About Bruno Martins Soares:
I don’t really know how old I was when I started to write stories. I wrote them for school, I’m certain, but the first time I wrote without any academic goal I was 12. I kept writing different stuff. When I was 22, a friend of mine incited me to enter one of the largest and most prestigious Young Writers’ contests. I did and won an Honorable Mention. I tried again two years later and won it. I went to Torino and then Rome and Sarajevo, representing my country as a Young Writer. One of the best times of my life. Then, one day, I decided to write a Scifi novel I had been chewing on for some time: The Alex 9 Saga. I showed it to a publisher who’d just included a short story of mine in an anthology, and he loved it. I was a published novelist one year later, and soon was featured in a series alongside names like George R.R. Martin or Bernard Cornwell, and hailed as an author to recon with in Portuguese Scifi. How about that? I now make my living as a writer and scriptwriter in Lisbon, Portugal.
What inspires you to write?
There's only really one thing worth writing about: the Human Drama, the Human Endeavour. I'm inspired by people and most of all people in difficult situations and with fleeting control of their inner monsters.
What authors do you read when you aren’t writing?
George R.R. Martin, Ernest Hemingway, Douglas Reeman, Virginia Woolf, Bernard Cornwell, Frank Miller, Frank Herbert. As you can see, a very messy mix.
Tell us about your writing process.
My process goes like this: Gimmick, Concept, Story, Structure, First Draft, Final Draft. The Gimmick is the one thing that will get people interested in the story. The Concept is the idea that frames the story. The Story already implies Character Development and 3 to 4 acts. The Structures defines each beat in each act. The First Draft will be passed on to Beta Readers and Editors. The Final Draft is what you arrive after re-writes. I use simple MS Word and notebooks for my mind-maps and other notes. I usually have a separate Word doc for notes and scenes written out of order. I hope this is what you were looking for.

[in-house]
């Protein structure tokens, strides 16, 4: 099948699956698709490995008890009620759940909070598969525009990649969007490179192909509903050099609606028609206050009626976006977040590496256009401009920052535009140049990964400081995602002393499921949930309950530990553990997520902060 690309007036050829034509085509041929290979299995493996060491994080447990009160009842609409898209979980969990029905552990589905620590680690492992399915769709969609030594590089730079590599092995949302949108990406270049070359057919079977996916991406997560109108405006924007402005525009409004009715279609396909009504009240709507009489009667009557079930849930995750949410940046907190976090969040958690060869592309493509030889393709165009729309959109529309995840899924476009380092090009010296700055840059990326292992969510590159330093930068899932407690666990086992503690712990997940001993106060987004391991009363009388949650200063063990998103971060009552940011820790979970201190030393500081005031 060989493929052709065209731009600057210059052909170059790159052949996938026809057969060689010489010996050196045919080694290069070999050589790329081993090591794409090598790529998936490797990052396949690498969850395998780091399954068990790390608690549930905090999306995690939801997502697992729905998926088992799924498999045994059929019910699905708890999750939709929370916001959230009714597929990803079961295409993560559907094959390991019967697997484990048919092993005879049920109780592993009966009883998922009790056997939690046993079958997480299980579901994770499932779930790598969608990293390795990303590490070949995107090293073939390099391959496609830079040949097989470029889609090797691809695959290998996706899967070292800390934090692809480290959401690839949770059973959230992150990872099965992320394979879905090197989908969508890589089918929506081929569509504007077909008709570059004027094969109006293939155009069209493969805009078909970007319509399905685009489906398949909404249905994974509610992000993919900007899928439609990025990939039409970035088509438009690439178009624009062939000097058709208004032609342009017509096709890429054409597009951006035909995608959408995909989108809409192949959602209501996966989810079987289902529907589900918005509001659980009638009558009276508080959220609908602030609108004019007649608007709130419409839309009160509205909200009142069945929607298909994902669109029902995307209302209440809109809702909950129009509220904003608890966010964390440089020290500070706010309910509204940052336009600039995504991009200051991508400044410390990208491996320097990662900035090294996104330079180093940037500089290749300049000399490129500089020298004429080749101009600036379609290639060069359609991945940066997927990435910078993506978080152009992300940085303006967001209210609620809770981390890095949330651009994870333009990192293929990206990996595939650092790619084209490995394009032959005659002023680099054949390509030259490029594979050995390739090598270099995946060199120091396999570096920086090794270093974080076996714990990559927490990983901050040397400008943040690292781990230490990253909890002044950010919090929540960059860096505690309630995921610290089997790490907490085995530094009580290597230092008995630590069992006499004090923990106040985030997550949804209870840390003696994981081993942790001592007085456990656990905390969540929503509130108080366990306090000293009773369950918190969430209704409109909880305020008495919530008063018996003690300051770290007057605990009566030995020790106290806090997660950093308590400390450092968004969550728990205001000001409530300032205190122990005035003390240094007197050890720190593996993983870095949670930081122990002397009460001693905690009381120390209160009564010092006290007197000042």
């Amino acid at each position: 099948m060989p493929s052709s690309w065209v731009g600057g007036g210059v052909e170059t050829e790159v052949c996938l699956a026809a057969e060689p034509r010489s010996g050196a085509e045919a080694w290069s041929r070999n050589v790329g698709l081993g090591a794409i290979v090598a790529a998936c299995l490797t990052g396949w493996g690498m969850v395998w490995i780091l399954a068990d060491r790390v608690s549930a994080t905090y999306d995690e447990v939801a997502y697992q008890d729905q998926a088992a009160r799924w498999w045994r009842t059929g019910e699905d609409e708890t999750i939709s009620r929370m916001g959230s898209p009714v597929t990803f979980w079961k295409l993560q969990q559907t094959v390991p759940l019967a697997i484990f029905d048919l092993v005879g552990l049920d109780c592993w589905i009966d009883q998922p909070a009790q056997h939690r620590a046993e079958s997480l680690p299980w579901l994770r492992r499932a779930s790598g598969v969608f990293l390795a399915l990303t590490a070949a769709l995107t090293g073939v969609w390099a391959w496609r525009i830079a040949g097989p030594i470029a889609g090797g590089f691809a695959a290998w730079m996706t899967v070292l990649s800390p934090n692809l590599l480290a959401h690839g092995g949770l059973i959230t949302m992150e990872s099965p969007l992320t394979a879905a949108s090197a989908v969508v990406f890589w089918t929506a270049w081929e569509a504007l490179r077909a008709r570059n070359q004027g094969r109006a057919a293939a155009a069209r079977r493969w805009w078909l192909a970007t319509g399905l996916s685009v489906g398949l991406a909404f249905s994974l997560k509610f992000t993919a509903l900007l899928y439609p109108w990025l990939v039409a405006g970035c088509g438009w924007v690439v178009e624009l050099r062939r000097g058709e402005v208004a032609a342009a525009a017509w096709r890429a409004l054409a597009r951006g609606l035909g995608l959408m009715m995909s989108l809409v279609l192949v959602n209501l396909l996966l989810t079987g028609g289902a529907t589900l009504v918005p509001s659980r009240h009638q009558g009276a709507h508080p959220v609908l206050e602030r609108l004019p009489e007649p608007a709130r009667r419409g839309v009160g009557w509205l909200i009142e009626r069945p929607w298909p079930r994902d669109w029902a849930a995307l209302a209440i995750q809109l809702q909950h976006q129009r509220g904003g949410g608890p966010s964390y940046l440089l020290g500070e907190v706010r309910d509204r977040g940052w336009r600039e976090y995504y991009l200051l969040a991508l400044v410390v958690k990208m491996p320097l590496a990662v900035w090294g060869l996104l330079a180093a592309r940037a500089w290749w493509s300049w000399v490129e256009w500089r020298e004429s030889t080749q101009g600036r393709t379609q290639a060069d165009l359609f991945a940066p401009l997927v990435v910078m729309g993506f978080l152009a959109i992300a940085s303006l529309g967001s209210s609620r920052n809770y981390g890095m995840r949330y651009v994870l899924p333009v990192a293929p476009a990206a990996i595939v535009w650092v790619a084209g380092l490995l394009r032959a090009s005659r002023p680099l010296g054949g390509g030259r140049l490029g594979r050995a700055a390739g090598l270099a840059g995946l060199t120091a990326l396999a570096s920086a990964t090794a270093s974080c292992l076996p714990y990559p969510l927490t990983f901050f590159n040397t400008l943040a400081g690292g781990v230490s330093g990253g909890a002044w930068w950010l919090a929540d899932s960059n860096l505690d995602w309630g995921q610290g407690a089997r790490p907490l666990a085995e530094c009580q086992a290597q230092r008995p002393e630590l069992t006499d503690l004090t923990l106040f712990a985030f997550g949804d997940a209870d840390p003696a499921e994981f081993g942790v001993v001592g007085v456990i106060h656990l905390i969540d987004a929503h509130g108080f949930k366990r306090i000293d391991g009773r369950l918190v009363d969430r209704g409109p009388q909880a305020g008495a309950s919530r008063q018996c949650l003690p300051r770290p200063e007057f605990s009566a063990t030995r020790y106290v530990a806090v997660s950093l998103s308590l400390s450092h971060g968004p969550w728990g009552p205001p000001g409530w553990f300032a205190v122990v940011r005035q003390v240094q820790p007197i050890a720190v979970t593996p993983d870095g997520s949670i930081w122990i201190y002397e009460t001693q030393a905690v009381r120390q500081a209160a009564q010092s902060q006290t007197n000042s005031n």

For Fiction Writers: Do you listen (or talk to) to your characters?
My characters have their own paths and their own ways of doing things. They often don't do what I want them to do, but I try to put myself in their shoes and understand them and get them to where they want to go or the story takes them. We don't talk to each other, but we interact.
What advice would you give other writers?
Always write. Things will come together, unless you stop writing. I don't necessarily write every day, even though I try to, but sometimes I get stuck or I need a few days to find my way through the story – but you can't let yourself 'lose the hand'; meaning 'get out of practice'. In one way or another, I practice every day, even if I'm writing marketing stuff, non-fiction, reports, interviews, posts, whatever. So write. You can always re-write what you don't like, but you can't re-write what you haven't written.
How did you decide how to publish your books?
I submitted to a publisher in Portugal and got published, but internationally I went with self-publishing. It just gives you much more control and it assures you are always being published and getting feedback from readers. I'm not particularly keen to suffer the whims of agents and publishers in the anglo-saxon publishing world. I rather take the risks myself.
What do you think about the future of book publishing?
I think it's going through incredible changes and will become more and more interesting. It's probable that the next few years will see a decrease in hours of work per week for everyone, giving us more time to invest in culture and read. Readership has been increasing, especially during the pandemic. At the same time, self-publishing, ebooks, audiobooks, Print-on-demand, etc, have been changing the rules for authors and publishers. Authors are gaining more control over their work and publishers losing control. It's probable the next generation Nobel Prize winners will be primarily self-publishers. Eventually, most authors will be hybrid, self-publishing what makes sense and trad-publishing what is more commercial or acceptable. As for publishers, they only have one real advantage over self-published authors and that's Marketing. They are better at promoting authors and they must learn that's their only advantage and adapt. Also, they will have to diversify – some works should go straight to ebook, some deserve POD publishing, some will require traditional publishing and audiobooks are also an option. If publishers want to thrive they will need to learn and adapt.
What genres do you write?: Scifi, Fantasy, Horror, Realistic Lit
What formats are your books in?: Both eBook and Print
All information in this post is presented “as is” supplied by the author. We don’t edit to allow you the reader to hear the author in their own voice.